Hi, I am working a lot with 360degree VR.
Due to this I do render a lot of 360 images.
In an interior that’s not a big issue, you model everything and than fake the window view.
Outside its much more evolved, but there is a slow tendency that clients want more than just a static movie or rendering.
Let’s say you want to walk completely around one inner city building and have that look fairly real. You would perhaps take some photos of streets leading away from the building, but often adjacent building and trees stop you from taking pictures of everything.
I do own the OSM add-on. It’s really helpful to get the ground and general building shapes.
Still there are no real facade textures and the heights and rooftypes are not correct for most buildings.
There are also great tutorials to create “a” city and there are also a few city modeling add-ons which help in creating such a generic city.
Usually these cities are made up of some set of more or less generic building blocks at randomized scale. Textures are also randomized. So, as a backdrop it might be ok. But closer not so much.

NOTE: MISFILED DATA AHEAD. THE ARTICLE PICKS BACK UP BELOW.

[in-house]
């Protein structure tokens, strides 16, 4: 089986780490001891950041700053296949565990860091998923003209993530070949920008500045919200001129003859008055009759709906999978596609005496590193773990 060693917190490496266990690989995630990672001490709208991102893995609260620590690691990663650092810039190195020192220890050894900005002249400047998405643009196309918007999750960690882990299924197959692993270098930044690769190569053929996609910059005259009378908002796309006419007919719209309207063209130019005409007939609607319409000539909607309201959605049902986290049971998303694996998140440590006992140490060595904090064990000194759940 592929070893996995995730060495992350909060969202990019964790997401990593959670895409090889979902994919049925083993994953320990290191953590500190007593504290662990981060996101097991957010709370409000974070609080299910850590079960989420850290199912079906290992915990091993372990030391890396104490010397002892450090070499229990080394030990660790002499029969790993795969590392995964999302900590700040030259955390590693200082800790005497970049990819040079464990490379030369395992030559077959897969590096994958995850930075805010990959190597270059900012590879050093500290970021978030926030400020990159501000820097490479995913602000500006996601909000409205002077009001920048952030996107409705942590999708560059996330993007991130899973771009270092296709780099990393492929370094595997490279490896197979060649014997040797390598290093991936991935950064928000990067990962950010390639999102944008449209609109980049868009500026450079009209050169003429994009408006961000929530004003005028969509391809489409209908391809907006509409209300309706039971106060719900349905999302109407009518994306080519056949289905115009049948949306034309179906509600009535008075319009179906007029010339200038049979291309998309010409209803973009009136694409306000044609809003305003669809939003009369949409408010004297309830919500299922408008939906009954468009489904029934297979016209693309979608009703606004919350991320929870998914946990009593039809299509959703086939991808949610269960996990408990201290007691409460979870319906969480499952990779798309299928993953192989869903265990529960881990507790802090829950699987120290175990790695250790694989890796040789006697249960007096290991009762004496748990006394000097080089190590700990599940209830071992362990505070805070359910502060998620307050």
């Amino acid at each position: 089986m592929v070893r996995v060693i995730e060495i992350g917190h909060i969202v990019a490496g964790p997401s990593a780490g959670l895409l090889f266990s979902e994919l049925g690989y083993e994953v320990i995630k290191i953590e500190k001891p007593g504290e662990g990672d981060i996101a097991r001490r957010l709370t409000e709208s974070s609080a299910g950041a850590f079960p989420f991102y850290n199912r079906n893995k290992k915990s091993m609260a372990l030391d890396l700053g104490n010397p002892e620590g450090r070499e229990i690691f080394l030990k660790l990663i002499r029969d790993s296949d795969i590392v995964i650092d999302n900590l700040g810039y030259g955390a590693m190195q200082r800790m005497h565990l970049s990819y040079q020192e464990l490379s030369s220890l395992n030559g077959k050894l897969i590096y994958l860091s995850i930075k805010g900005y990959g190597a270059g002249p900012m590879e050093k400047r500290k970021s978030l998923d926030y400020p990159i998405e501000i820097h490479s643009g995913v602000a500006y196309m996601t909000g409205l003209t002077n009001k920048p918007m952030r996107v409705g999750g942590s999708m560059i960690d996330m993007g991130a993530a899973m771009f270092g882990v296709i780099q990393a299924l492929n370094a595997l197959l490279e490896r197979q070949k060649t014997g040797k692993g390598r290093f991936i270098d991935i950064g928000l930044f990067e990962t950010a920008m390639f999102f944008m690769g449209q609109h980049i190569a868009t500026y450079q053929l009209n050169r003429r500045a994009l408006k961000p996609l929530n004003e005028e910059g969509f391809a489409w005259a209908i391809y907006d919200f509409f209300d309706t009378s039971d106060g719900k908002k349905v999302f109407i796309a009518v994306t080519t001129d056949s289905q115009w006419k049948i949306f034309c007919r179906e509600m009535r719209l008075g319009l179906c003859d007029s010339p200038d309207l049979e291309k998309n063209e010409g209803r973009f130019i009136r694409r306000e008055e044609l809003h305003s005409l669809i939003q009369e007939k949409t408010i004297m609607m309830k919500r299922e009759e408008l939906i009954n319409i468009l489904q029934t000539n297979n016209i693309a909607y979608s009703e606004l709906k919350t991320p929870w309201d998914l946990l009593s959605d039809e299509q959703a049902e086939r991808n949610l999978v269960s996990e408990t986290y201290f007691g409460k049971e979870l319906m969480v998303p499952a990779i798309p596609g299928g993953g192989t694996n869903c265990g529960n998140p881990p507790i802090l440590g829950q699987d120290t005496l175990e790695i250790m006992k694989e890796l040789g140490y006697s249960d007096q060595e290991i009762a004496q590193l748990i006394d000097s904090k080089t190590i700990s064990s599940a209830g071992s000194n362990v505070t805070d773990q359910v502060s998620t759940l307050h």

They can look very cool and surely are great for a game or product backdrop.
BUT they are not REAL.
So the tricky part is if you want the actual buildings of a real existing city and not just rough building approximations with generic windows on it.
It becomes even more tricky if you have a smaller city without skyscrapers.
Especially as most of these are not even available on Open Street Map or Google in 3D.
So here is the question to those working frequently with actual real cities and architectural exterior models.
What is your preferred work flow to create those kind of real environments in the most efficient way?
Which add-on and resources are you using?
Are you using drone shots & photogrametry (very often we are not allowed to fly extensively in cities).
Are there ways to extract Google Earth models and use that as a reference when adjusting OSM models?
Where do you get your base data from?
Do you model everything?
Could you be so kind and share a bit of know-how? That would be so cool!
Maybe we should even start a separate thread for this. I put it here because OSM is based on the real world.
Thanks for diving into this.